• Home educated children can go on to achieve good grades just like other children do. They go to university, college, or into work or businesses like other young people. Their academic, social and personal skills are reputed to be in front of those of their school peers. Education is a long term process with no guarantees – none with school either – but there are thousands of home schooled youngsters who’ve already proved the above to be true.
  • Home educated children are not isolated or invisible as has been suggested. Most interact with a wide range of people, in a wide range of places, doing a broad range of activities. Some have far more life experience than those children who just have school experience. Most have mature social skills, often exceeding some of the adults you meet!
  • Thousands of families turn to home education because schools fail to provide for their children’s needs, both academic and personal. In some cases this has been a life line for children who’ve suffered in school the kind of abuse that just would not be tolerated by adults in a workplace. Home educators are the parents who take initiative to do something about their children’s suffering rather than just ignoring it. And most of these children become as competent, intelligent and educated as their peers in school.
  • Children who have been written off by the educational system or labelled as having ‘learning difficulties’ or ‘special needs’, for example, have gone on to achieve a good academic standard through home education.
  • Home educating families are as ordinary as any other families who have the same ordinary aspirations for their children to achieve and be happy. They come from all ranges of the social, educational, financial and cultural backgrounds that make up our society.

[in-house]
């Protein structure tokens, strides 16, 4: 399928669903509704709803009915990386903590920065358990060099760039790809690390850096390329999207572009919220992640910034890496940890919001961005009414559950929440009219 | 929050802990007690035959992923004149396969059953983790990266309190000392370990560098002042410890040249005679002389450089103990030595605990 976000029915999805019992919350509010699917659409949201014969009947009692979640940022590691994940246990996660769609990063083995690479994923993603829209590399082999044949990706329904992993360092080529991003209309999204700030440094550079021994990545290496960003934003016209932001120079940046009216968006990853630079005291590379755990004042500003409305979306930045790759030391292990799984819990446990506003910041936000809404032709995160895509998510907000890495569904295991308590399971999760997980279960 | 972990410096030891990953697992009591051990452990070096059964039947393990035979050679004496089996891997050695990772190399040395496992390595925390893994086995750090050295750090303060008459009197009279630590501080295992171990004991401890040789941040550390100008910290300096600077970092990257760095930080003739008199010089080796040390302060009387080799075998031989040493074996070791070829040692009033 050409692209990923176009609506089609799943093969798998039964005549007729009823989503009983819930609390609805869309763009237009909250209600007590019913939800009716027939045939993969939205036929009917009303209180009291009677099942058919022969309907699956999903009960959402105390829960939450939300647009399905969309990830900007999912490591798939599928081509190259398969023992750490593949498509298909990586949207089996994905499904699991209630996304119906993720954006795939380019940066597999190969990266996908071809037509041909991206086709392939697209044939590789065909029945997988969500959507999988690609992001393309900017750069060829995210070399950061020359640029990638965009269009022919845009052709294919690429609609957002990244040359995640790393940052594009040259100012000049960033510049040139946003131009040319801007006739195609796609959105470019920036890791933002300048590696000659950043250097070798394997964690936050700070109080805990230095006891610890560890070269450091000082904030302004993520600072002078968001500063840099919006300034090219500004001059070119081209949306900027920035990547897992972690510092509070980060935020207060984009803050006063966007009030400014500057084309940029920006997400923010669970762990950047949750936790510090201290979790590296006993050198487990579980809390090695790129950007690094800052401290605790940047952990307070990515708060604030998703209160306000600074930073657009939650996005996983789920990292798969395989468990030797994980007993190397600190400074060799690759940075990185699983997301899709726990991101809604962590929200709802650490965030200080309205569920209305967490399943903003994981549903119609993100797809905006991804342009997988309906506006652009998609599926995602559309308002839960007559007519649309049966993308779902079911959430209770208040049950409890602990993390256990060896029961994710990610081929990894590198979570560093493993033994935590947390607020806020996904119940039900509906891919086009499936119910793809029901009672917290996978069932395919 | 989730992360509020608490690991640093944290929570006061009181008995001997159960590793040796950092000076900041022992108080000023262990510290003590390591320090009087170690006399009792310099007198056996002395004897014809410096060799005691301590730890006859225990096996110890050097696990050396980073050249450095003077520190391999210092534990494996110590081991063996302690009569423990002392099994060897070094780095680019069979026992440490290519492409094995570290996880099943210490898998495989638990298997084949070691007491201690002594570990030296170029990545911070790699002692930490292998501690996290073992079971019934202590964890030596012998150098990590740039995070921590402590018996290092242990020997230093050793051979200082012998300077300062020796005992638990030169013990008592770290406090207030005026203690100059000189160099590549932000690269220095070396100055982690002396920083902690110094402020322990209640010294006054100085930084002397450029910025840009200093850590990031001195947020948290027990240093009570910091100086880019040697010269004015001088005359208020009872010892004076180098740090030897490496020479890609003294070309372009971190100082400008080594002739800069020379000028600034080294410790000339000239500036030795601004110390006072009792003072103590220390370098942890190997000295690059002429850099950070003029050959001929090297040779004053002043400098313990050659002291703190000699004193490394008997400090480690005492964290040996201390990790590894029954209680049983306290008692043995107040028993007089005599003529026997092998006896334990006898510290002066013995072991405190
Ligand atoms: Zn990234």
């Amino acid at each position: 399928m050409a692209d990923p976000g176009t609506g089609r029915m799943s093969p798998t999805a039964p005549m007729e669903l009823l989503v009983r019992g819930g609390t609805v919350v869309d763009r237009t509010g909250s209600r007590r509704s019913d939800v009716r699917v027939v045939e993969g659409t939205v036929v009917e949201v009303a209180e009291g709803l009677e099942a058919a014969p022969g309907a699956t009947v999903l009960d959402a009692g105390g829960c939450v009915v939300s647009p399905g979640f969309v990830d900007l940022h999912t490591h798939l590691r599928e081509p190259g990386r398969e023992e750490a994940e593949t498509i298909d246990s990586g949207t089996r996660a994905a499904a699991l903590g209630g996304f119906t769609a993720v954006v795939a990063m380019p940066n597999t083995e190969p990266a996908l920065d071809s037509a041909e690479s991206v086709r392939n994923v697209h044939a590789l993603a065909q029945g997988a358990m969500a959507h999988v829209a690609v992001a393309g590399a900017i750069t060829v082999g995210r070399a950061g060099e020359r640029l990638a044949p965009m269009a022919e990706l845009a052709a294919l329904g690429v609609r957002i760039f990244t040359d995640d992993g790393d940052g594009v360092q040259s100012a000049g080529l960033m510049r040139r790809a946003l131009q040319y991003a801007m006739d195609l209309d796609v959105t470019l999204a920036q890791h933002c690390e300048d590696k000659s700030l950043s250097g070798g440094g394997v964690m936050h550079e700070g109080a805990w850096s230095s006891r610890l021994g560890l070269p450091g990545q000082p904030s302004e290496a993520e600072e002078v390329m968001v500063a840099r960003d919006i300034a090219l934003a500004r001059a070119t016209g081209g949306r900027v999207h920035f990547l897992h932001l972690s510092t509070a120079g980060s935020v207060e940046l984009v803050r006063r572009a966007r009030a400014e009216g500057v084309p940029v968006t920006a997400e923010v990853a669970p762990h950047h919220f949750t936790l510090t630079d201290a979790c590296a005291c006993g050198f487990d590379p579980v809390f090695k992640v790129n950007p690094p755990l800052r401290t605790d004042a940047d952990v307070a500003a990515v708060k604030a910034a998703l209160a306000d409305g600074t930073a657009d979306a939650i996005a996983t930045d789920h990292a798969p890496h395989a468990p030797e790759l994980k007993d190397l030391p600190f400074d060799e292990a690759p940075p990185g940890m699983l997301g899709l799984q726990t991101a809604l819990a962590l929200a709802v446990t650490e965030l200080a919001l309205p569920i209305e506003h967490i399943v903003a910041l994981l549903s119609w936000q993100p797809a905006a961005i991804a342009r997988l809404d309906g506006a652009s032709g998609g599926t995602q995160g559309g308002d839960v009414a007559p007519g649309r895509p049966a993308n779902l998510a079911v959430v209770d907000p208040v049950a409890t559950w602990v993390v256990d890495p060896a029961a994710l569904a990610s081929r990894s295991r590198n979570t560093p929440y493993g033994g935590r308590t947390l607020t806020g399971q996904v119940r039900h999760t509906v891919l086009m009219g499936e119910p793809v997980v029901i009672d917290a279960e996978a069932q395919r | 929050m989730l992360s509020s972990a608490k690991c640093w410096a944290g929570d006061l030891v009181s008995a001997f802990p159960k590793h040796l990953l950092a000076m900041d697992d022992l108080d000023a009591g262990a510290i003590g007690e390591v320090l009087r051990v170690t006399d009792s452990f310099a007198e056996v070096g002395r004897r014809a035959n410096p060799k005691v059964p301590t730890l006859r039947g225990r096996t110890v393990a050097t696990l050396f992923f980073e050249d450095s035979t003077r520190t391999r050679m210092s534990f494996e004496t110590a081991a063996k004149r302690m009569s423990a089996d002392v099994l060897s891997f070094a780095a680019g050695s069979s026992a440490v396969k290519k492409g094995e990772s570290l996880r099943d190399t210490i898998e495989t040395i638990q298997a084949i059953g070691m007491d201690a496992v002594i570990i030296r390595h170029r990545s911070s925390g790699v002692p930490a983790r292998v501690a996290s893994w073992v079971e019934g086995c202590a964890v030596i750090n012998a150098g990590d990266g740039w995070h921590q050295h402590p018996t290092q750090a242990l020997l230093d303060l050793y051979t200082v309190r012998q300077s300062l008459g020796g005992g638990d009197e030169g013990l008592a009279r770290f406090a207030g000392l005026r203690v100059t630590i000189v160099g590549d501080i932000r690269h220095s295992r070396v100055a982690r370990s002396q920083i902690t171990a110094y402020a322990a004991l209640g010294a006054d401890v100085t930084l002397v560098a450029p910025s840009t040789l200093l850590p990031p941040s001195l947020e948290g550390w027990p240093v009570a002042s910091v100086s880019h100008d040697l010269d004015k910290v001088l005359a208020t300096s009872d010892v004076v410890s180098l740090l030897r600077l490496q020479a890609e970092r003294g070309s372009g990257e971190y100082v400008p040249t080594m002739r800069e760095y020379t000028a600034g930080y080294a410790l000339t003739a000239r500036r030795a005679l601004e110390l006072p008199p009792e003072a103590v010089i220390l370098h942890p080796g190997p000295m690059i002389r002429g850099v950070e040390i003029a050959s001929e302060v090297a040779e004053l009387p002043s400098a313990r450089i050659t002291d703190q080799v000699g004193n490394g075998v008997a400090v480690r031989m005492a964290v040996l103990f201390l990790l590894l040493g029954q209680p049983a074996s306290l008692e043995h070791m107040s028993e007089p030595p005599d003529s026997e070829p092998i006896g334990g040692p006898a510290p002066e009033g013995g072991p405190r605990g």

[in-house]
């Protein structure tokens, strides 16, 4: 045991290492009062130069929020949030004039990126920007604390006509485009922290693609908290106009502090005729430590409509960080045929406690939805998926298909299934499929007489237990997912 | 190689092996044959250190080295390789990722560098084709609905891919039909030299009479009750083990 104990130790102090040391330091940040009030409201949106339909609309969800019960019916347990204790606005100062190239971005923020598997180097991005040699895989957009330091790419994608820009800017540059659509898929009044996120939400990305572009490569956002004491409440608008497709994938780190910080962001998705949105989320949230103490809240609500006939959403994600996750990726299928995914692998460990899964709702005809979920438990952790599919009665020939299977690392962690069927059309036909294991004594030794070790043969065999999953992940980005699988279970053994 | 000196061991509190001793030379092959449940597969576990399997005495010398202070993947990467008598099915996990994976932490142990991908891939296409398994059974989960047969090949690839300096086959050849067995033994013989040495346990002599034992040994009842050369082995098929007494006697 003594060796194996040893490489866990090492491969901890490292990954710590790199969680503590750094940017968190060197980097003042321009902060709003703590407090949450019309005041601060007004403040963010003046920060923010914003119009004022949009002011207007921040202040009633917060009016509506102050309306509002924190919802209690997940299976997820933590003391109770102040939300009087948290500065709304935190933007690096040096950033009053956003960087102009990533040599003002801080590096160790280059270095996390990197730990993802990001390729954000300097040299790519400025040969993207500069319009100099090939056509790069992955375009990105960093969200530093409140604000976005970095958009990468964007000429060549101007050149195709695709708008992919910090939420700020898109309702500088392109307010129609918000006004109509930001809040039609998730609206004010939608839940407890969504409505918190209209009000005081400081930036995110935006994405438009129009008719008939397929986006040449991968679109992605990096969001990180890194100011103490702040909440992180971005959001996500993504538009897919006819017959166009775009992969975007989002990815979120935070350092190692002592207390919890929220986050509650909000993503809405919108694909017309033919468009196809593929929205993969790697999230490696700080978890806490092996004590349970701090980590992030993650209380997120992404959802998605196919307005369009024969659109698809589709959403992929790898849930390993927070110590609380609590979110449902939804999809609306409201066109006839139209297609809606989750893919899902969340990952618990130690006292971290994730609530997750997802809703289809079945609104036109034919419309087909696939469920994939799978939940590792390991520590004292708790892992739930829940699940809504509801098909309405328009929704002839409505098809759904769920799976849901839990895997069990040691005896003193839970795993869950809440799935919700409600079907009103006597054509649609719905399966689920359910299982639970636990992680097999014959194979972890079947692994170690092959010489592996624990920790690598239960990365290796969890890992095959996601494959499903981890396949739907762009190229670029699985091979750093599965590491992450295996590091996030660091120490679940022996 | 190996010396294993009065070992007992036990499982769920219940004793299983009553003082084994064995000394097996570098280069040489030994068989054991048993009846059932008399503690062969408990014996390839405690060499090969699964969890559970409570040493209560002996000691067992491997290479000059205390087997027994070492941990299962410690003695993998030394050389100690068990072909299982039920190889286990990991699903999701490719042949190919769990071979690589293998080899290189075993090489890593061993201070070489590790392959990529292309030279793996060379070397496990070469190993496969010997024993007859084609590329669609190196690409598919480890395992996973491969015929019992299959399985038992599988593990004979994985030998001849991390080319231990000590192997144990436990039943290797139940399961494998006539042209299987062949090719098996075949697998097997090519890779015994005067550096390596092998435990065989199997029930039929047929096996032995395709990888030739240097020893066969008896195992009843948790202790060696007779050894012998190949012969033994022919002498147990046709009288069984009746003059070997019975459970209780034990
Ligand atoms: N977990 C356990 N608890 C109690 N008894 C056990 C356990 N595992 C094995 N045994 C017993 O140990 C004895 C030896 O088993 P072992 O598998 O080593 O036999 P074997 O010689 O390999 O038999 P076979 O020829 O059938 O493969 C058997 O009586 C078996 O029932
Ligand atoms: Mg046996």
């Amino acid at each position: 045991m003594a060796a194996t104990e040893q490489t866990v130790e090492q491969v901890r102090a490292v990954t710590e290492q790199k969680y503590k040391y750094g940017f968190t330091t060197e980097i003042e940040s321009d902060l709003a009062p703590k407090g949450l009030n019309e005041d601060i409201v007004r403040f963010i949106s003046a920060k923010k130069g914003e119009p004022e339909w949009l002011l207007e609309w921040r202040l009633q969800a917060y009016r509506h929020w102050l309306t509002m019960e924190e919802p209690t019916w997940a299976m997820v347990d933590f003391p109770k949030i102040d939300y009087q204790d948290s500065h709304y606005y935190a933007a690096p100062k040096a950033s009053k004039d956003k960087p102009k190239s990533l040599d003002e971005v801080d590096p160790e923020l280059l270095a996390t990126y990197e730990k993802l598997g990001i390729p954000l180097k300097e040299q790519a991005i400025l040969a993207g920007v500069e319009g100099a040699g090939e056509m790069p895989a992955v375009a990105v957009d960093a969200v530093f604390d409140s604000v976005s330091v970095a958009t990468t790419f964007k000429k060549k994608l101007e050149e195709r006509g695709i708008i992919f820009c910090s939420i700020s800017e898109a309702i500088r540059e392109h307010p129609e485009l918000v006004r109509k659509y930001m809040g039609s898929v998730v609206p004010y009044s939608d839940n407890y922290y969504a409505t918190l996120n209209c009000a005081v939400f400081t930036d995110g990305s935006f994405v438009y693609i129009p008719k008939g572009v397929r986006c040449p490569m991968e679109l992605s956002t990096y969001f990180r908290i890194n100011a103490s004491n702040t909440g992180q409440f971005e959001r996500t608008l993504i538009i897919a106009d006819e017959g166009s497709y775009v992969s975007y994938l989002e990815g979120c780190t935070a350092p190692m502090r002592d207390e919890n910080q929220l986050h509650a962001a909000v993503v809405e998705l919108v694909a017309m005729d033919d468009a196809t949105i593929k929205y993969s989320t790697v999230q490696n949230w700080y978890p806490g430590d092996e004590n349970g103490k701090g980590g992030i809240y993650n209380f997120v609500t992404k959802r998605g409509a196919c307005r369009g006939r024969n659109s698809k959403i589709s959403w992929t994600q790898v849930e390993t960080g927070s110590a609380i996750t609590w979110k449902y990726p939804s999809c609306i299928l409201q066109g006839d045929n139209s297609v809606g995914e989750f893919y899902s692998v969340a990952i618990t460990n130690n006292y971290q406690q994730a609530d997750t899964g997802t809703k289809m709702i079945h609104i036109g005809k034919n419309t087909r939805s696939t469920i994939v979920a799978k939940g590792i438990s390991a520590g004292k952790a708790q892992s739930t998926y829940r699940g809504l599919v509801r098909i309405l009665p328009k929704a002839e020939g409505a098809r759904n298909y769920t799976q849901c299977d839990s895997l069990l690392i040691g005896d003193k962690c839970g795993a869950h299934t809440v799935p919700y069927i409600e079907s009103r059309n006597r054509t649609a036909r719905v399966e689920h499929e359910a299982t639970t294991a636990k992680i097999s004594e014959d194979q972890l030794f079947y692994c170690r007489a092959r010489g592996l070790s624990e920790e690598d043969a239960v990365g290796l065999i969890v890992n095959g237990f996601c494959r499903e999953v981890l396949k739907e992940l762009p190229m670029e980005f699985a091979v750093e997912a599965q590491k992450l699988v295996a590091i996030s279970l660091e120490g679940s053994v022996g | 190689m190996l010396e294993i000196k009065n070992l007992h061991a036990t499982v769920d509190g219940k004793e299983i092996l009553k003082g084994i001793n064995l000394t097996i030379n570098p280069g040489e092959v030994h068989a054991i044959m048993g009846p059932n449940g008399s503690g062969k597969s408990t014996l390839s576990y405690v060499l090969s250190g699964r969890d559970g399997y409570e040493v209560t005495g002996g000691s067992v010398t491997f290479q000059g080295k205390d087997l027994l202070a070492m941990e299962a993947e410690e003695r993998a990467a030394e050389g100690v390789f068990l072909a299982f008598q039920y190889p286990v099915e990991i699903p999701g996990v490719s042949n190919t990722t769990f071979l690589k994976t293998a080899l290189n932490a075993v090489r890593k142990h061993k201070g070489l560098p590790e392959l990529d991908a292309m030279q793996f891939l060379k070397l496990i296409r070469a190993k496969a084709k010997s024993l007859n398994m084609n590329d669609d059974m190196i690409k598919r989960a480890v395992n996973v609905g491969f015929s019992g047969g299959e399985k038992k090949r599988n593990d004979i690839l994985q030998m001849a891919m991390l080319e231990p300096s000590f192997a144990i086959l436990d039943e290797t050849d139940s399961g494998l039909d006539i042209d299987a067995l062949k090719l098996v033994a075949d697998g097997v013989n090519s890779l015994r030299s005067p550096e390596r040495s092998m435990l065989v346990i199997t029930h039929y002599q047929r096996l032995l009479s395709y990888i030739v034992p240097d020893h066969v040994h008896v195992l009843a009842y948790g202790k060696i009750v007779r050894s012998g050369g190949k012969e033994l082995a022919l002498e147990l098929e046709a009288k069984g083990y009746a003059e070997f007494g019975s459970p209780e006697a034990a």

• Home educators may not do mainstream school, but they do all other aspects of mainstream life – sports, clubs, extra-curricular lessons and activities etc – interact in mainstream community and ‘fit in’ just the same.
  • Home educated children go on to achieve the same successful outcomes, if not better, than children in schools.
  • Contrary to what most parents think, children learn in a multitude of different ways, not just in the conveyor belt style of the educational system. Home educating gives children the opportunity to learn in the way that suits them best, increasing their chances of success. This doesn’t necessarily mean academic cramming. It means acknowledgement of the myriad of alternative approaches there are to learning, to opportunities, to qualifications, to being educated, and making best use of them.
  • In my experience as a home educator within a wide network of other home educators, and whilst researching for my books, I have never come across an incidence of abuse or neglect, which has been cited as a risk home educated children are under. However I saw plenty of cases of abuse and neglect when I worked in schools.

Lots more in my home education notebook – from which this is taken – also to comfort and inspire!